And, because cleanliness is an ongoing process, we need to clean on a regular basis to make it habitual. If we don’t develop the habit or get someone to do it for us, we will suffer in one way or another.

The cost of unclean

When we value cleanliness but don’t clean our space we suffer in different ways. It starts with the nagging thoughts: I need to clean; I should clean; God the house is so dirty, it’s embarrassing.

When shame kicks in, we feel helpless and avoid more. As time goes by, the entire notion of cleaning becomes painful and overwhelming.

The lack of physical cleanliness and tidiness turns into a debilitating inner mental and emotional struggle that drains us of energy and motivation to do anything, other than torment ourselves more.

To overcome the negative feelings and inertia we need to look at things differently.

A perspective on movement

Throughout our documented history, royalty, affluent and influential people had servants to do the boring, repetitive, and physically taxing jobs of cleaning, cooking, and home maintenance.

I believe from this mentality (and sheer human laziness) came the desire to automate as much as possible. Now we have washing machines, dishwashers, and vacuum cleaners to cut down on the amount of work we have to do.

Maybe in the future we will fully automate everything. We will have robots to clear the clutter, put the dirty clothes in the washing machine and start it or do the dishes. But till that time comes we need to show up and do the work or hire someone to do it.

The thing we ignored about the reliance on others for cleaning and other chores is the side effects of inactivity—health and weight problems.

In order to overcome the side effects of delegating a basic act, like cleaning, a new industry emerged and thrived—the fitness industry.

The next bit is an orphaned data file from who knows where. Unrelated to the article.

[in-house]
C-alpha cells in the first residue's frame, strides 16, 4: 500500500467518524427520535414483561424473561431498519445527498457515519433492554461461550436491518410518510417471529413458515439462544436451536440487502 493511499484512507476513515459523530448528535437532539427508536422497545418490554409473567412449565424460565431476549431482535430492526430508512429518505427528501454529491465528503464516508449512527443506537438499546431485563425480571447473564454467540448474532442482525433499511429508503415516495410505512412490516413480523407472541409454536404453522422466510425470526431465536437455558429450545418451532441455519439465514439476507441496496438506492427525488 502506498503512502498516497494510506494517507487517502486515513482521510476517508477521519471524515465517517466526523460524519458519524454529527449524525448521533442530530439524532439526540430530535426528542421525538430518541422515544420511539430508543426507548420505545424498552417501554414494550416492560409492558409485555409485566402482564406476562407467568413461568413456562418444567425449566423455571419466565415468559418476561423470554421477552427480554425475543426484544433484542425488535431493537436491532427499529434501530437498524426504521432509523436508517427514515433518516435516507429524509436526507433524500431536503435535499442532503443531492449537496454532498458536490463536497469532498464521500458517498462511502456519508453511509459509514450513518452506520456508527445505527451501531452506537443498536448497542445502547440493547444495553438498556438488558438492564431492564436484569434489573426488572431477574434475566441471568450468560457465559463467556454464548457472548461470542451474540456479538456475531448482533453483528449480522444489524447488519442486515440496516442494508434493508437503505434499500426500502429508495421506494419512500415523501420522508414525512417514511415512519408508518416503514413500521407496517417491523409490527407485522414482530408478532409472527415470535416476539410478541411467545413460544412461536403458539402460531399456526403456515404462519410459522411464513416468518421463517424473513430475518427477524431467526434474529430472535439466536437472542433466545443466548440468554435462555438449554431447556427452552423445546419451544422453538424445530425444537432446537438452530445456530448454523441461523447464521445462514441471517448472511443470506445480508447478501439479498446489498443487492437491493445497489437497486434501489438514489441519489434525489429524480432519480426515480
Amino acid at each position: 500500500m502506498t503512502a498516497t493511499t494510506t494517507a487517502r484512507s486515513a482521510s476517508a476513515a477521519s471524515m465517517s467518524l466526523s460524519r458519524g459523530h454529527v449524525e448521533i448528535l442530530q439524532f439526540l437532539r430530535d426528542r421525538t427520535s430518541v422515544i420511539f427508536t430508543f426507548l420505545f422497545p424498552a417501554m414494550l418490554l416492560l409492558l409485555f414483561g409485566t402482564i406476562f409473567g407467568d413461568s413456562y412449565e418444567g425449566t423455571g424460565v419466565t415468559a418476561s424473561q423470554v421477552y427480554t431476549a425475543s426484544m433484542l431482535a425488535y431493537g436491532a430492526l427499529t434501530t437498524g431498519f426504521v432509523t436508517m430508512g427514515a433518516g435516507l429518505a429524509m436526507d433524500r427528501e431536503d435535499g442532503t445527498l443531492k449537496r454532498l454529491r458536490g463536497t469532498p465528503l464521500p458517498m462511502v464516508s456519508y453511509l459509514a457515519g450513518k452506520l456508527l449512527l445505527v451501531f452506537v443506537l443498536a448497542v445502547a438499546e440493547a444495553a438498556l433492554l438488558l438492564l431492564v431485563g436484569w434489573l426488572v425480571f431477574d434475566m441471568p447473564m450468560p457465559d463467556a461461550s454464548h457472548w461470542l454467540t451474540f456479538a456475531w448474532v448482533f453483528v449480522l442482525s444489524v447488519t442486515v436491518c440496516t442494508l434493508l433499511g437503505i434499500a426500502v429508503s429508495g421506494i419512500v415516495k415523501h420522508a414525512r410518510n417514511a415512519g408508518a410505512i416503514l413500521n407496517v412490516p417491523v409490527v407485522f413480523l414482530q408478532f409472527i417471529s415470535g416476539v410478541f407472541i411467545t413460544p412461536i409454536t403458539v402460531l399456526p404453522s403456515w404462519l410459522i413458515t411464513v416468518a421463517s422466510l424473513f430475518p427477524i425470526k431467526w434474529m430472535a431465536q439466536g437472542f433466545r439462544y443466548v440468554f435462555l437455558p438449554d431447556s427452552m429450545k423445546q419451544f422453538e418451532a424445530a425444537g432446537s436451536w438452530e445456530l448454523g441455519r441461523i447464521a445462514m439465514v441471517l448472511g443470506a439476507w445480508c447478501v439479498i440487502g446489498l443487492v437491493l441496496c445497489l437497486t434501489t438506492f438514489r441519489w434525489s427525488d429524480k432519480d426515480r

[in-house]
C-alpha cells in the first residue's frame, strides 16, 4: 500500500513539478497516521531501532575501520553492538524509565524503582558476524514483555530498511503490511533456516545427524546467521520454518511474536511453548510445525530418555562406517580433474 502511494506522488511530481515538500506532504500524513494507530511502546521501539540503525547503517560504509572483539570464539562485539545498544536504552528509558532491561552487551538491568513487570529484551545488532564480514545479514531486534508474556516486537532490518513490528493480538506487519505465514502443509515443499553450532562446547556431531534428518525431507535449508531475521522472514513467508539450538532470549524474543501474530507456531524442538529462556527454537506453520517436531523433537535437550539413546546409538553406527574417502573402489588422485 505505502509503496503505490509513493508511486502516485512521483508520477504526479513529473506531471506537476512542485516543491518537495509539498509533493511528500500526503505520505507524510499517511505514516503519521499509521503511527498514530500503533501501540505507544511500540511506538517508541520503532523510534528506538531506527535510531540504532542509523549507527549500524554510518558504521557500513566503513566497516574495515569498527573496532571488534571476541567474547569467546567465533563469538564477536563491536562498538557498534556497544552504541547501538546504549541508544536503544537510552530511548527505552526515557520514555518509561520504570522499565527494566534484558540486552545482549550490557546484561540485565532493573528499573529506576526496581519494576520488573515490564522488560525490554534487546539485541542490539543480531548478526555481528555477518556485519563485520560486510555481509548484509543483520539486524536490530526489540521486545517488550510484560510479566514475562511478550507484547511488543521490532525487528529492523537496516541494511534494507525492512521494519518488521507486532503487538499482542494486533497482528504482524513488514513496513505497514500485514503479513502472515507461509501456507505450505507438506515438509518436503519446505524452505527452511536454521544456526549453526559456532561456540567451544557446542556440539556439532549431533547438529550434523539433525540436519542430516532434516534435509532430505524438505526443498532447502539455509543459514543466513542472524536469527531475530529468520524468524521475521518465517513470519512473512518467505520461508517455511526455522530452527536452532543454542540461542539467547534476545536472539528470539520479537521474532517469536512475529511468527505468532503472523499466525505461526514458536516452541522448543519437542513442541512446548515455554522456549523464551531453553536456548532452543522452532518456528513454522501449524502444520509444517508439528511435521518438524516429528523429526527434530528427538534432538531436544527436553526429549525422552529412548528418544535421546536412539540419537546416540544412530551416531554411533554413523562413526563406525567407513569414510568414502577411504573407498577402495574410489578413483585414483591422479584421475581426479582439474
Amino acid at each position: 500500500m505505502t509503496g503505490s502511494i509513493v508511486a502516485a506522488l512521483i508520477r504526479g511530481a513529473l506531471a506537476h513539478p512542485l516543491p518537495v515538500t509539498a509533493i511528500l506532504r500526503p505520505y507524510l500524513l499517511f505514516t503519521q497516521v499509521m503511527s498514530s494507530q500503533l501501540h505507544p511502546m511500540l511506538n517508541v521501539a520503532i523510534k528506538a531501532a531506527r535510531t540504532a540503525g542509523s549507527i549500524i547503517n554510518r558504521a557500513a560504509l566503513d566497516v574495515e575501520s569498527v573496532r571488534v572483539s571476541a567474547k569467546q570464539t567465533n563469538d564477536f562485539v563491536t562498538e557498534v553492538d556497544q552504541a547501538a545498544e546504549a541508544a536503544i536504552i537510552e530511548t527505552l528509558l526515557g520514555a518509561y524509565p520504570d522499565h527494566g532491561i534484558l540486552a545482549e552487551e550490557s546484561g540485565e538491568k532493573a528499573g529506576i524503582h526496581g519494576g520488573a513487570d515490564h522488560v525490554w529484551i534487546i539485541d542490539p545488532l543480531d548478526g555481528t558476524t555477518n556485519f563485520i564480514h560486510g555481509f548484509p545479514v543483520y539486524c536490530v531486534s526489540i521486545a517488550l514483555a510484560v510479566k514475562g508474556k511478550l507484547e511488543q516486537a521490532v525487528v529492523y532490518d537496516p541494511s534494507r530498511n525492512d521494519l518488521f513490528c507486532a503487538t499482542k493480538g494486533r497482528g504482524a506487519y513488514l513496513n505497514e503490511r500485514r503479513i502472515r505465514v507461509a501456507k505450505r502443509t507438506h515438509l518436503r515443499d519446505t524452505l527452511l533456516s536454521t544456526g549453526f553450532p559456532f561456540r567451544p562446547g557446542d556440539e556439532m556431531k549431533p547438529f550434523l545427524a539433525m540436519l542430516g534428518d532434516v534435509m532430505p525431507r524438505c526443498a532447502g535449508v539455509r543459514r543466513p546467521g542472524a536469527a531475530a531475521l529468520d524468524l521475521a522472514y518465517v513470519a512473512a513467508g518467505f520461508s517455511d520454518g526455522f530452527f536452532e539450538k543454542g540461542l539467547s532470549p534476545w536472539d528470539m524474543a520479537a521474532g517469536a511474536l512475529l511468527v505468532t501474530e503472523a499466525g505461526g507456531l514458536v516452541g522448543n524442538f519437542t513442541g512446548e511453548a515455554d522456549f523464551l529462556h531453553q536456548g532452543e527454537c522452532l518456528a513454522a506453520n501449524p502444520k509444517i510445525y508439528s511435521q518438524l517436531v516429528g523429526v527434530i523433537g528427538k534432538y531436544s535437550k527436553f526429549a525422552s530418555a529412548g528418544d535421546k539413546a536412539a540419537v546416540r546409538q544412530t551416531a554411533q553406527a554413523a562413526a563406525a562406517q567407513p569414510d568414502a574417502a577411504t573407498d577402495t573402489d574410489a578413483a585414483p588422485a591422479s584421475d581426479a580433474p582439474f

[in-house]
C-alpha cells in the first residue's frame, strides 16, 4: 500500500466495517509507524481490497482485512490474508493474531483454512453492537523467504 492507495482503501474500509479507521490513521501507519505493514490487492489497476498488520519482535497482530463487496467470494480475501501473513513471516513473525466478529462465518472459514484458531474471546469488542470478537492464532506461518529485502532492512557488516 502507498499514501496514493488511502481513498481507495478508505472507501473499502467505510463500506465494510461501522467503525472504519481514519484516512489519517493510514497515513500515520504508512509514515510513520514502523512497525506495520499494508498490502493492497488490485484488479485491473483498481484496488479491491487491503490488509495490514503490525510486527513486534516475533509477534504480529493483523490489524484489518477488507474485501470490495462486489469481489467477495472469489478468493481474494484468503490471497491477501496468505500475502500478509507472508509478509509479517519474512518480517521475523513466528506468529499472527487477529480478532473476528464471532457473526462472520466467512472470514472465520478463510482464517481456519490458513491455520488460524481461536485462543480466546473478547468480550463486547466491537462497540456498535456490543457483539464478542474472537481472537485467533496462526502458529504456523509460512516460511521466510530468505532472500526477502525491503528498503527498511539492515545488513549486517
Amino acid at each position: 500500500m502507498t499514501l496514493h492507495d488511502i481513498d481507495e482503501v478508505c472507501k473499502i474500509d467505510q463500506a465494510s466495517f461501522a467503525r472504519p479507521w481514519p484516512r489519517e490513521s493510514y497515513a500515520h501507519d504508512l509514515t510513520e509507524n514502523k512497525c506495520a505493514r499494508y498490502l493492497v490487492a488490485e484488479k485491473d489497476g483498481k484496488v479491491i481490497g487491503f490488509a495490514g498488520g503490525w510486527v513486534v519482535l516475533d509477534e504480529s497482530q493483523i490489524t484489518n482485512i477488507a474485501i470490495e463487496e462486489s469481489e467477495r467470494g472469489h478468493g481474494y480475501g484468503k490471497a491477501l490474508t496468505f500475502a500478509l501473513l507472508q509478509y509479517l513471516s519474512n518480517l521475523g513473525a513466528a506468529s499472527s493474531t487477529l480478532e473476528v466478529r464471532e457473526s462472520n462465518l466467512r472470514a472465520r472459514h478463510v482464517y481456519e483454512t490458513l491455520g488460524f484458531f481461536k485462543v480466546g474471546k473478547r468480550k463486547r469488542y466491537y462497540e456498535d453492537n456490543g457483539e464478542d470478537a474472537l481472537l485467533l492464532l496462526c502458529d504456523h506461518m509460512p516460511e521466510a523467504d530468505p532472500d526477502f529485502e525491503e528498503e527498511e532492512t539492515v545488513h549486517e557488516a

Instead of moving in our homes, we can now go to a gym and spend an hour walking or running on a treadmill.

Why is it considered cool to run on a treadmill but uncool to clean the bathroom?

The benefits of movement cannot be overstated. We were designed to move. If we sit still, we feel the results around our waistlines. Add to this aching joints and stiff muscles and we dread movement even more.

There is nothing wrong with working out at home or at a gym if it’s something you enjoy doing. But if you’re like me and loathe the gym, then maybe moving around the house can be a good alternative. It’s free, and more importantly, it’s purposeful.

Moving on purpose: cleaning with joy

I used to do 30 minutes on a stepper as a form of cardio vascular activity. For about three weeks now I decided to replace this with movement around the house. I will spend between 20 to 30 minutes per day on cleaning activities.

This process was inspired by the ease I felt shining the kitchen sink daily for the last couple of months.

In order to keep the process flowing, I did the following steps—none of which are out of the ordinary but they work.